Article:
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Authors: Sandra Cisneros

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BOOK: Woman Hollering Creek
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No, he didn’t. He died from cancer. Too many cigarettes, I guess

Are we talking about the same Marlboro Man?

He and Romelia lived on this fabulous piece of real estate in the hill country, outside Fredericksburg. Beautiful house on a bluff, next to some cattle ranches. You’d think you were miles from civilization, deer and wild turkey and roadrunners and hawks and all that, but it was only a ten-minute drive to town. They had a big Fourth of July party there once and invited everybody who was anybody. Willie Nelson, Esteban Jordán, Augie Meyers, all that crowd

Well, all I know is he was called Durango. And he owned a ranch out in the hill country that once belonged to Lady Bird Johnson. And he and some friends of the Texas Tornadoes lost a lot of money investing in some recording studio that was supposed to have thirty-six tracks instead of the usual sixteen, or whatever. And he gave Romelia hell, always chasing any young
that wore a skirt and …

But Dan Rather said he was the
Marlboro Man.

The original, huh?… Well, maybe the one I’m talking about who lived with Romelia wasn’t the
Marlboro Man…. But he

No kidding.

He had this habit of taking off all his clothes in public. I ran into them once at the Liberty, and he was dressed up in this luscious suit. Very
, know what I mean?
Très élégant
. Well, I waved to Romelia, meaning to go over to the bar later and say hi. But by the time I got to my pecan pie, he was already marching out the door wearing nothing but a cocktail napkin. I swear, he was

GOD! Don’t kill me. I used to dream he’d be the father of my children.

Well, yeah. That is if we’re talking about the same Marlboro Man. There’ve been lots of Marlboro Men. Just like there’ve been lots of Lassies, and lots of Shamu the Whale, and lots of Ralph the Swimming Pig. Well, what did you think, girlfriend?
those billboards.
those years!

Did he have a mustache?


And did he play bit parts in Clint Eastwood westerns?

I think so. At least he played in some Wells Fargo things that I know of

And was he originally from northern California, used to have a little brother who was borderline mentally retarded, did some porno flicks before Marlboro discovered him?

La Fabulosa
A Texas Operetta

She likes to say she’s “Spanish,” but she’s from Laredo like the rest of us—or “Lardo,” as we call it. Her name is Berriozábal. Carmen. Worked as a secretary for a San Antonio law firm.

. I mean big. Men couldn’t take their eyes off them. She couldn’t help it, really. Anytime they talked to her they never looked her in the eye. It was kind of sad.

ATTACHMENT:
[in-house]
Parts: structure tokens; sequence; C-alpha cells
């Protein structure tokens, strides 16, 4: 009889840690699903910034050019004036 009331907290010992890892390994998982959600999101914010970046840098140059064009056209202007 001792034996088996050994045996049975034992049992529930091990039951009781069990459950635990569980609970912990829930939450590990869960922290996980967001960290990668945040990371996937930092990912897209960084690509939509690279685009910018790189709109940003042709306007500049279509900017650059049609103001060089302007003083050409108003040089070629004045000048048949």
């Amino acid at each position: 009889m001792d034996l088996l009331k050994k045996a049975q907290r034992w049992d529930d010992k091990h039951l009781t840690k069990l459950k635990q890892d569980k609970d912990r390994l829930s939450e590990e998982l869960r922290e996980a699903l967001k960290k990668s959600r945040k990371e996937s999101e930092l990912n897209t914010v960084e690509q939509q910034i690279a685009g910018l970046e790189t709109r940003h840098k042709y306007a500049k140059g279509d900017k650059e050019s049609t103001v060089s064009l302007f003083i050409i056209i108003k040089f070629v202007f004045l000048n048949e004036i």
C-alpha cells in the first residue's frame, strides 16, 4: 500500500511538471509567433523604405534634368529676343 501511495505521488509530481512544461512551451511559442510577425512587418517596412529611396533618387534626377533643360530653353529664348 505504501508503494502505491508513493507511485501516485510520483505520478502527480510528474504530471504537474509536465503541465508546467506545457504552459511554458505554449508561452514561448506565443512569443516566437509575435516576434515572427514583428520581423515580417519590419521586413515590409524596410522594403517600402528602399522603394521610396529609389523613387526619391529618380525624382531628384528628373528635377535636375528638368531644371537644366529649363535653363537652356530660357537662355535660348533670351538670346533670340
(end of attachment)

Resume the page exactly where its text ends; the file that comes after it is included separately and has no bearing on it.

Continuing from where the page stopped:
She kept this corporal at Fort Sam Houston. Young. A looker. José Arrambide. He had a high school honey back home who sold nachos at the mall, still waiting for him to come back to Harlingen, marry her, and buy that three-piece bedroom set on layaway. Dream on, right?

Well, this José wasn’t Carmen’s LUH-uv of her life. Just her San Antonio “thang,” so to speak. But you know how men are. Unless you’re washing their feet and drying them with your hair, they just can’t take it. I mean it. And Carmen was a take-it-or-leave-it type of woman. If you don’t like it, there’s the door. Like that. She was something.

Not smart. I mean, she didn’t know enough to get her teeth
cleaned every year, or to buy herself a duplex. But the corporal was hooked. Her genuine guaranteed love slave. I don’t know why, but when you treat men bad, they love it.

Yeah, sure, he was her sometime sweetheart, but what’s that to a woman who’s twenty and got the world by the eggs. First chance, she took up with a famous Texas senator who was paving his way to the big house. Set her up in a fancy condo in north Austin. Camilo Escamilla. You maybe might’ve heard of him.

When José found out, it was a big
, as they say. Tried to kill her. Tried to kill himself. But this Camilo kept it out of the papers. He was that important. And besides, he had a wife and kids who posed with him every year for the calendar he gave away at Christmas. He wasn’t about to throw his career out the window for no

According to who you talk to, you hear different. José’s friends say he left his initials across those famous
with a knife, but that sure sounds like talk, don’t it?

heard he went AWOL. Became a bullfighter in Matamoros, just so he could die like a man. Somebody else said
the one who wants to die.

Don’t you believe it. She ran off with King Kong Cárdenas, a professional wrestler from Crystal City and a sweetie. I know her cousin Lerma, and we saw her just last week at the Floore Country Store in Helotes. Hell, she bought us a beer, two-stepped and twirled away to “Hey Baby Qué Pasó.”

Remember the Alamo

Gustavo Galindo, Ernie Sepúlveda, Jessie Robles, Jr., Ronnie DeHoyos, Christine Zamora …

When I was a kid and my ma added the rice to the hot oil, you know how it sizzles and spits, it sounds kind of like applause, right? Well, I’d always bow and say
Gracias, mi querido público
, thank you, and blow kisses to an imaginary crowd. I still do, kind of as a joke. When I make Spanish rice or something and add it to the oil. It roars, and I bow, just a little so no one would guess, but I bow, and I’m still blowing kisses, only inside.

Mary Alice Luján, Santiago Sanabria, Timoteo Herrera …

But I’m not Rudy when I perform. I mean, I’m not Rudy Cantú from Falfurrias anymore. I’m Tristán. Every Thursday night at the Travisty. Behind the Alamo, you can’t miss it. One-man show, girl. Flamenco, salsa, tango, fandango, merengue, cumbia, cha-cha-chá. Don’t forget. The Travisty. Remember the Alamo.

Lionel Ontiveros, Darlene Limón, Alex Vigil …